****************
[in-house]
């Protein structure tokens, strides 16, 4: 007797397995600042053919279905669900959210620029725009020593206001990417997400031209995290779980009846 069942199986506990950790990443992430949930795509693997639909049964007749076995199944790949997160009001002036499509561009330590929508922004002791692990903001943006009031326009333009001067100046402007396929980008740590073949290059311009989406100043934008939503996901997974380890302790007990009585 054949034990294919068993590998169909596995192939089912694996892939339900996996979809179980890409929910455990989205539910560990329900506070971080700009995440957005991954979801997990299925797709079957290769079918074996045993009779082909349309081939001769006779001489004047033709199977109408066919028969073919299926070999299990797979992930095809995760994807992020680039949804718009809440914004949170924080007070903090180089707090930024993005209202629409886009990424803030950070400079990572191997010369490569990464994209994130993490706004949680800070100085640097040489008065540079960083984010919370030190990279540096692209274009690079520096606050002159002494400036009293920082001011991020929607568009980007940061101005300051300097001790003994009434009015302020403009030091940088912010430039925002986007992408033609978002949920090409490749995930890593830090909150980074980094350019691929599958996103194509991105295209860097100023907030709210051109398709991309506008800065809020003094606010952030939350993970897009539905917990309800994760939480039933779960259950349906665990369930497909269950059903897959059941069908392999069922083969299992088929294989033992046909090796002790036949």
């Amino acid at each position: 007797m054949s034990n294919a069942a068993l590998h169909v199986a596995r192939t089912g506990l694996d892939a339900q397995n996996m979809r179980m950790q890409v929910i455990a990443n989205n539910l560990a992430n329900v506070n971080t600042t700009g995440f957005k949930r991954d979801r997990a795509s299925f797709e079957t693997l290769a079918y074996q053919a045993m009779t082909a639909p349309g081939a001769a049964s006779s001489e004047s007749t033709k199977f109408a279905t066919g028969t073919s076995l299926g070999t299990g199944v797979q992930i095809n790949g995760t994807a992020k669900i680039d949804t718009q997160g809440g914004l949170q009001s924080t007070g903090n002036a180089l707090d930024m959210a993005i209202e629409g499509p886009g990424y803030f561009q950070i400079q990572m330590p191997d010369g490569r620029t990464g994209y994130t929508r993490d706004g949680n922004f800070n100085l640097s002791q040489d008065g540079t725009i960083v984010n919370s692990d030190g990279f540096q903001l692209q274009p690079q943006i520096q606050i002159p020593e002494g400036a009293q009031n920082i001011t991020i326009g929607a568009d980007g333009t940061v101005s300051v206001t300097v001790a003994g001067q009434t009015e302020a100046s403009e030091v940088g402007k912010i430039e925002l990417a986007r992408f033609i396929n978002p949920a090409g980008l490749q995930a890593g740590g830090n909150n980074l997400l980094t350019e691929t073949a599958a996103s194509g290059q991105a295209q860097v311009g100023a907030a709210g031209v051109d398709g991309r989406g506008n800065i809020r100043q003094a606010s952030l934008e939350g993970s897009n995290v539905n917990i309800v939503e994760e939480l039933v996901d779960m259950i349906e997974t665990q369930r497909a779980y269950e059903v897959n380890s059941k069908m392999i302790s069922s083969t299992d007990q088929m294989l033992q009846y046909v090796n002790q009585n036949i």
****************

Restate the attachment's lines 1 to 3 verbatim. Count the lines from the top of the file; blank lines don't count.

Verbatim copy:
[in-house]
């Protein structure tokens, strides 16, 4: 007797397995600042053919279905669900959210620029725009020593206001990417997400031209995290779980009846 069942199986506990950790990443992430949930795509693997639909049964007749076995199944790949997160009001002036499509561009330590929508922004002791692990903001943006009031326009333009001067100046402007396929980008740590073949290059311009989406100043934008939503996901997974380890302790007990009585 054949034990294919068993590998169909596995192939089912694996892939339900996996979809179980890409929910455990989205539910560990329900506070971080700009995440957005991954979801997990299925797709079957290769079918074996045993009779082909349309081939001769006779001489004047033709199977109408066919028969073919299926070999299990797979992930095809995760994807992020680039949804718009809440914004949170924080007070903090180089707090930024993005209202629409886009990424803030950070400079990572191997010369490569990464994209994130993490706004949680800070100085640097040489008065540079960083984010919370030190990279540096692209274009690079520096606050002159002494400036009293920082001011991020929607568009980007940061101005300051300097001790003994009434009015302020403009030091940088912010430039925002986007992408033609978002949920090409490749995930890593830090909150980074980094350019691929599958996103194509991105295209860097100023907030709210051109398709991309506008800065809020003094606010952030939350993970897009539905917990309800994760939480039933779960259950349906665990369930497909269950059903897959059941069908392999069922083969299992088929294989033992046909090796002790036949």
């Amino acid at each position: 007797m054949s034990n294919a069942a068993l590998h169909v199986a596995r192939t089912g506990l694996d892939a339900q397995n996996m979809r179980m950790q890409v929910i455990a990443n989205n539910l560990a992430n329900v506070n971080t600042t700009g995440f957005k949930r991954d979801r997990a795509s299925f797709e079957t693997l290769a079918y074996q053919a045993m009779t082909a639909p349309g081939a001769a049964s006779s001489e004047s007749t033709k199977f109408a279905t066919g028969t073919s076995l299926g070999t299990g199944v797979q992930i095809n790949g995760t994807a992020k669900i680039d949804t718009q997160g809440g914004l949170q009001s924080t007070g903090n002036a180089l707090d930024m959210a993005i209202e629409g499509p886009g990424y803030f561009q950070i400079q990572m330590p191997d010369g490569r620029t990464g994209y994130t929508r993490d706004g949680n922004f800070n100085l640097s002791q040489d008065g540079t725009i960083v984010n919370s692990d030190g990279f540096q903001l692209q274009p690079q943006i520096q606050i002159p020593e002494g400036a009293q009031n920082i001011t991020i326009g929607a568009d980007g333009t940061v101005s300051v206001t300097v001790a003994g001067q009434t009015e302020a100046s403009e030091v940088g402007k912010i430039e925002l990417a986007r992408f033609i396929n978002p949920a090409g980008l490749q995930a890593g740590g830090n909150n980074l997400l980094t350019e691929t073949a599958a996103s194509g290059q991105a295209q860097v311009g100023a907030a709210g031209v051109d398709g991309r989406g506008n800065i809020r100043q003094a606010s952030l934008e939350g993970s897009n995290v539905n917990i309800v939503e994760e939480l039933v996901d779960m259950i349906e997974t665990q369930r497909a779980y269950e059903v897959n380890s059941k069908m392999i302790s069922s083969t299992d007990q088929m294989l033992q009846y046909v090796n002790q009585n036949i």